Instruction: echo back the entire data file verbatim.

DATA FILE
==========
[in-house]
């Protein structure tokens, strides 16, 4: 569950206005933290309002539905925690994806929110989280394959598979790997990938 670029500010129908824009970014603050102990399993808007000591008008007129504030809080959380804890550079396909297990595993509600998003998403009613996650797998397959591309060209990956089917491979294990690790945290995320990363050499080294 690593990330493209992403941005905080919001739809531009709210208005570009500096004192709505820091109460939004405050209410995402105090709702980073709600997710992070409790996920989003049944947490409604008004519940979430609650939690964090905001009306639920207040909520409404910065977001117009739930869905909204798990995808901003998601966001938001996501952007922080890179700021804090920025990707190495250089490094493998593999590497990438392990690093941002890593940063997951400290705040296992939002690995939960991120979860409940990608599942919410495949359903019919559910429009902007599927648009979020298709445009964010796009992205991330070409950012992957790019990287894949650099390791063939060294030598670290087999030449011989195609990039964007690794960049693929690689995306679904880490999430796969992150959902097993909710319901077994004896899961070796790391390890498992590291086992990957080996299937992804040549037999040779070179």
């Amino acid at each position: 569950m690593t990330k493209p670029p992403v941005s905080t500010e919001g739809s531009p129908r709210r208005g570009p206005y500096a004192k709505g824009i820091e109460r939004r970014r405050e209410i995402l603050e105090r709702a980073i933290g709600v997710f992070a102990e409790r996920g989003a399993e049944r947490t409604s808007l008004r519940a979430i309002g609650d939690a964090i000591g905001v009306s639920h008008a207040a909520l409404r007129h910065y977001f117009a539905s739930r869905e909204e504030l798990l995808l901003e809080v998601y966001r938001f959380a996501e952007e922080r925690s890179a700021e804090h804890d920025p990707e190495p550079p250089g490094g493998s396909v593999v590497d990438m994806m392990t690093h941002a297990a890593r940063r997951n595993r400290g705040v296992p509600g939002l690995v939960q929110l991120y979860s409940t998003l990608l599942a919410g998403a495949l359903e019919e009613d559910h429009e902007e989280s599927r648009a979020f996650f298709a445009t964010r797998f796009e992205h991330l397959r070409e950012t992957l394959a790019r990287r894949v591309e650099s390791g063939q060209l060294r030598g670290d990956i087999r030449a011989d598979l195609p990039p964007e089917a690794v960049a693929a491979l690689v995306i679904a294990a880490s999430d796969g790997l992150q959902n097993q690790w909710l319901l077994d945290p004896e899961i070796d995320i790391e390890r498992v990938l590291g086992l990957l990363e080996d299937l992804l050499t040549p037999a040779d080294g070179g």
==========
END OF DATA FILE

[in-house]
């Protein structure tokens, strides 16, 4: 569950206005933290309002539905925690994806929110989280394959598979790997990938 670029500010129908824009970014603050102990399993808007000591008008007129504030809080959380804890550079396909297990595993509600998003998403009613996650797998397959591309060209990956089917491979294990690790945290995320990363050499080294 690593990330493209992403941005905080919001739809531009709210208005570009500096004192709505820091109460939004405050209410995402105090709702980073709600997710992070409790996920989003049944947490409604008004519940979430609650939690964090905001009306639920207040909520409404910065977001117009739930869905909204798990995808901003998601966001938001996501952007922080890179700021804090920025990707190495250089490094493998593999590497990438392990690093941002890593940063997951400290705040296992939002690995939960991120979860409940990608599942919410495949359903019919559910429009902007599927648009979020298709445009964010796009992205991330070409950012992957790019990287894949650099390791063939060294030598670290087999030449011989195609990039964007690794960049693929690689995306679904880490999430796969992150959902097993909710319901077994004896899961070796790391390890498992590291086992990957080996299937992804040549037999040779070179």
């Amino acid at each position: 569950m690593t990330k493209p670029p992403v941005s905080t500010e919001g739809s531009p129908r709210r208005g570009p206005y500096a004192k709505g824009i820091e109460r939004r970014r405050e209410i995402l603050e105090r709702a980073i933290g709600v997710f992070a102990e409790r996920g989003a399993e049944r947490t409604s808007l008004r519940a979430i309002g609650d939690a964090i000591g905001v009306s639920h008008a207040a909520l409404r007129h910065y977001f117009a539905s739930r869905e909204e504030l798990l995808l901003e809080v998601y966001r938001f959380a996501e952007e922080r925690s890179a700021e804090h804890d920025p990707e190495p550079p250089g490094g493998s396909v593999v590497d990438m994806m392990t690093h941002a297990a890593r940063r997951n595993r400290g705040v296992p509600g939002l690995v939960q929110l991120y979860s409940t998003l990608l599942a919410g998403a495949l359903e019919e009613d559910h429009e902007e989280s599927r648009a979020f996650f298709a445009t964010r797998f796009e992205h991330l397959r070409e950012t992957l394959a790019r990287r894949v591309e650099s390791g063939q060209l060294r030598g670290d990956i087999r030449a011989d598979l195609p990039p964007e089917a690794v960049a693929a491979l690689v995306i679904a294990a880490s999430d796969g790997l992150q959902n097993q690790w909710l319901l077994d945290p004896e899961i070796d995320i790391e390890r498992v990938l590291g086992l990957l990363e080996d299937l992804l050499t040549p037999a040779d080294g070179g």